Well let me invite you now please to take a Bible in hand and turn to Romans chapter 8; Romans chapter 8. We are beginning a new series working our way through this great chapter. As I thought about what might speak comfort and encouragement to our hearts during this strange, uncertain time, it seemed to me there are very few places in Scripture that offer more help to us than the eighth of Romans. It is rightly beloved because it surveys, doesn’t it, the entire landscape of Christian blessing – from our justification, as we’ll see today, our right-standing with God, through sanctification and adoption, to glorification and on even to consider the new creation at the end of the ages. Here in Romans 8 our drooping heads are lifted, our fearful hearts are comforted, our doubting minds are assured, and we are reminded of the riches that are ours forever in the Lord Jesus Christ.
We are calling this sermon series, “Life in the Spirit,” and if you cast your eye over the chapter you’ll quickly see why. It might surprise you, actually, to learn that until now in the letter to the Romans, Paul has mentioned the Holy Spirit only twice – first in chapter 1 verse 4, and then again as we’ll see later on in chapter 5 verse 5. Chapter 5 and chapter 8 have many connections, both linguistically and thematically and this is one important place where that is so. But only twice has he mentioned the Holy Spirit. And then as chapter 8 begins, starting with the second verse of the chapter, suddenly, the Holy Spirit is mentioned twenty times over! What makes this chapter so important, so impactful, is the way the intimate involvement of the Holy Spirit’s person and work, in almost every possible aspect of our salvation, is exposed to our view and applied to our lives.
Now I don’t know about you, but it is my sense that many of us, mature, thoughtful Christians though we may be, have a much clearer grasp of the Biblical teaching regarding the person and the work of God the Father and especially of His Son, our Savior, the Lord Jesus Christ. But the truth is, we have, perhaps, only a rudimentary awareness of the role of the Holy Spirit in our lives. Maybe we have the sense that only Pentecostals and charismatics talk about the Holy Spirit. Maybe you feel somewhat uncomfortable dwelling on the Holy Spirit’s role and His work in our lives, and so we’ve given little attention to Him and to His ministry. And yet many of us also have to confess that we are struggling with sin, we are burdened with guilt, we are overtaken by doubt; we are aware, more aware of our own frailties than we are of God’s purposes for our good and His glory. We are at a low spiritual ebb, lukewarm, fear-filled, weighed down, living well below our privileges. And I’m persuaded that one important reason for that, for that sad state of affairs, is our lack of thorough acquaintance with the person and work of the Holy Spirit. And so it’s my prayer as we go forward – I hope you will join me in this prayer – that God would use our study of Romans chapter 8 to address that lack.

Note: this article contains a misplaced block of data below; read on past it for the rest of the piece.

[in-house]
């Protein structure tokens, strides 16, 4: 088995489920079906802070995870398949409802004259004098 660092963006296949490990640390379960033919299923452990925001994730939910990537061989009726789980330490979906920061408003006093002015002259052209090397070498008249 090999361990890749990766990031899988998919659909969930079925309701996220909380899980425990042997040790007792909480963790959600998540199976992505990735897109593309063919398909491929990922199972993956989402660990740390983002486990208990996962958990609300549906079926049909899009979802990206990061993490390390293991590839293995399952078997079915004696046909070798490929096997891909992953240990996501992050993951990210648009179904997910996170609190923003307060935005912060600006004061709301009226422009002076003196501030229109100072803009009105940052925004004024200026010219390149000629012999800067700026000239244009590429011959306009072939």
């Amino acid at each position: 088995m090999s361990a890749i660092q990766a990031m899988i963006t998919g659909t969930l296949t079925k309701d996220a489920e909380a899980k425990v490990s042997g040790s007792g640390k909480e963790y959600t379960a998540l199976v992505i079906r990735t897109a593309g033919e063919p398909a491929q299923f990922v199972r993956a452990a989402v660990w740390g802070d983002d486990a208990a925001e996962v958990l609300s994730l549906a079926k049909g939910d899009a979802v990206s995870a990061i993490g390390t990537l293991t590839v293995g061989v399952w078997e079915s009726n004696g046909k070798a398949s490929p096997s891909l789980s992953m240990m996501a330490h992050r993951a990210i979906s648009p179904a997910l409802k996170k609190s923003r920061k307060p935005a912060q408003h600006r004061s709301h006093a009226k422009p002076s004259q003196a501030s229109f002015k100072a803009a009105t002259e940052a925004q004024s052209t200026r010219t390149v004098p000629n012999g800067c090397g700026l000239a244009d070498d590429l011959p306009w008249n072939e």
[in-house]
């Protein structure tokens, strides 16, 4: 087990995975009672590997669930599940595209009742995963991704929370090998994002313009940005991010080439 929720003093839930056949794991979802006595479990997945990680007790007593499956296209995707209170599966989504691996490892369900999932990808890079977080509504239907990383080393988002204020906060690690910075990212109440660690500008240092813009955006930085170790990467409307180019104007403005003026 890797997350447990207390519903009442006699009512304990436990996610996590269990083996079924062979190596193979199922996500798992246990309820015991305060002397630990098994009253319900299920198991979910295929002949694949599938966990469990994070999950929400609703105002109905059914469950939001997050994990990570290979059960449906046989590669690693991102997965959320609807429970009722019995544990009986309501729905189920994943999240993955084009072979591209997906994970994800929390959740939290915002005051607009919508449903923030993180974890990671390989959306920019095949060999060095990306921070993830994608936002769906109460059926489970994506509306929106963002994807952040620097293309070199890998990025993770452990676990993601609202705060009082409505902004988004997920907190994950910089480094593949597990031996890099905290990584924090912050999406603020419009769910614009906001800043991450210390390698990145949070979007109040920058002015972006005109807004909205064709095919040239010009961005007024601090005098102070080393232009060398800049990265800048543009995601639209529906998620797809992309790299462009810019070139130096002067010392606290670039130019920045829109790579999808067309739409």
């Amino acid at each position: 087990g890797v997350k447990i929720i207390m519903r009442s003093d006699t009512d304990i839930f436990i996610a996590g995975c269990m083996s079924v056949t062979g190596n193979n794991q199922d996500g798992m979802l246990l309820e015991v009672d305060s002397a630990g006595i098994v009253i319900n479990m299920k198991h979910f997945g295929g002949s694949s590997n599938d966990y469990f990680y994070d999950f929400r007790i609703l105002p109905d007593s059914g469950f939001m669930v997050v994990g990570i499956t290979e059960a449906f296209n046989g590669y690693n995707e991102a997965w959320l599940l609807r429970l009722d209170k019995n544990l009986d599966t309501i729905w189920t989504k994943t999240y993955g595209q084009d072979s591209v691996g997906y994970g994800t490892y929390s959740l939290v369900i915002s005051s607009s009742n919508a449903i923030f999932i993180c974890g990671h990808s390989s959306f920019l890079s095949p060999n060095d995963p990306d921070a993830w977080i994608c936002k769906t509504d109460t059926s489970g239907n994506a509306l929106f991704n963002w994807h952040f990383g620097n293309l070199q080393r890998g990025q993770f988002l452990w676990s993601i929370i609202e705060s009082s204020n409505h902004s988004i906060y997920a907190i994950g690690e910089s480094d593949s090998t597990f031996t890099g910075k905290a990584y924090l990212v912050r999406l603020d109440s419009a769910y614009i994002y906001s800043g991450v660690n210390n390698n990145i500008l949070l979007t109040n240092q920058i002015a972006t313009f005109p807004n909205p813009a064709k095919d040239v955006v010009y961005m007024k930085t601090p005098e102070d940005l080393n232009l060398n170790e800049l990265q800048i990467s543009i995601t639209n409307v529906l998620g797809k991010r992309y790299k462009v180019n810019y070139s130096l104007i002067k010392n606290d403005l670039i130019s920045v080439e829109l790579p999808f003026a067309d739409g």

Well, and this morning we’re going to focus our attention on the most famous line of this most famous chapter in the great book of Romans. The very first verse, Romans 8 verse 1, “There is therefore now no condemnation for those who are in Christ Jesus.” We will back up in a moment and read the end of Romans chapter 7 to help make some of the connections in Paul’s thinking. So let me invite you to take your Bibles in hand and turn there, if you haven’t done so already – Romans, chapter 7 at verse 21. As we read, I want you to notice three themes that we’ll consider together from Romans 8:1. First of all, no condemnation. Three “C”s you might say. No condemnation is “in Christ.” That’s the first “C.” Then secondly, no condemnation is contemporary, the second “C.” Chapter 8 verse 1 says it is “now.” There is “now” no condemnation. Then thirdly, no condemnation is consistent with conflict. That’s the third “C.” It is consistent with conflict. And here, we need to remember the end of chapter 7 and read Romans 8:1 as part of the same flow and train of thought. And that has massive pastoral applications for us.